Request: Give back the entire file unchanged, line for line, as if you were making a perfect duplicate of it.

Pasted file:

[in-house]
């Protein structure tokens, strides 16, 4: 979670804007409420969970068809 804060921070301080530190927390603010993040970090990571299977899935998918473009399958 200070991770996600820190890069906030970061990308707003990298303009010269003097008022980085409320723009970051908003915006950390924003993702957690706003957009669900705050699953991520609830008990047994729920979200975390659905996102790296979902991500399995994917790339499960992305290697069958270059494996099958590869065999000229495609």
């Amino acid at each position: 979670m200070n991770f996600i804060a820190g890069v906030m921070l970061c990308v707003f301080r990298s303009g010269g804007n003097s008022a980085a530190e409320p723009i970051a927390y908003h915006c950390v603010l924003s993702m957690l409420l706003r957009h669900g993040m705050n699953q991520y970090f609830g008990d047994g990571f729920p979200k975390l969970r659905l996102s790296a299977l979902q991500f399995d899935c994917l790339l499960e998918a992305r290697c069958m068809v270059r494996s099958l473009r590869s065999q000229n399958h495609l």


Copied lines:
[in-house]
């Protein structure tokens, strides 16, 4: 979670804007409420969970068809 804060921070301080530190927390603010993040970090990571299977899935998918473009399958 200070991770996600820190890069906030970061990308707003990298303009010269003097008022980085409320723009970051908003915006950390924003993702957690706003957009669900705050699953991520609830008990047994729920979200975390659905996102790296979902991500399995994917790339499960992305290697069958270059494996099958590869065999000229495609």
């Amino acid at each position: 979670m200070n991770f996600i804060a820190g890069v906030m921070l970061c990308v707003f301080r990298s303009g010269g804007n003097s008022a980085a530190e409320p723009i970051a927390y908003h915006c950390v603010l924003s993702m957690l409420l706003r957009h669900g993040m705050n699953q991520y970090f609830g008990d047994g990571f729920p979200k975390l969970r659905l996102s790296a299977l979902q991500f399995d899935c994917l790339l499960e998918a992305r290697c069958m068809v270059r494996s099958l473009r590869s065999q000229n399958h495609l």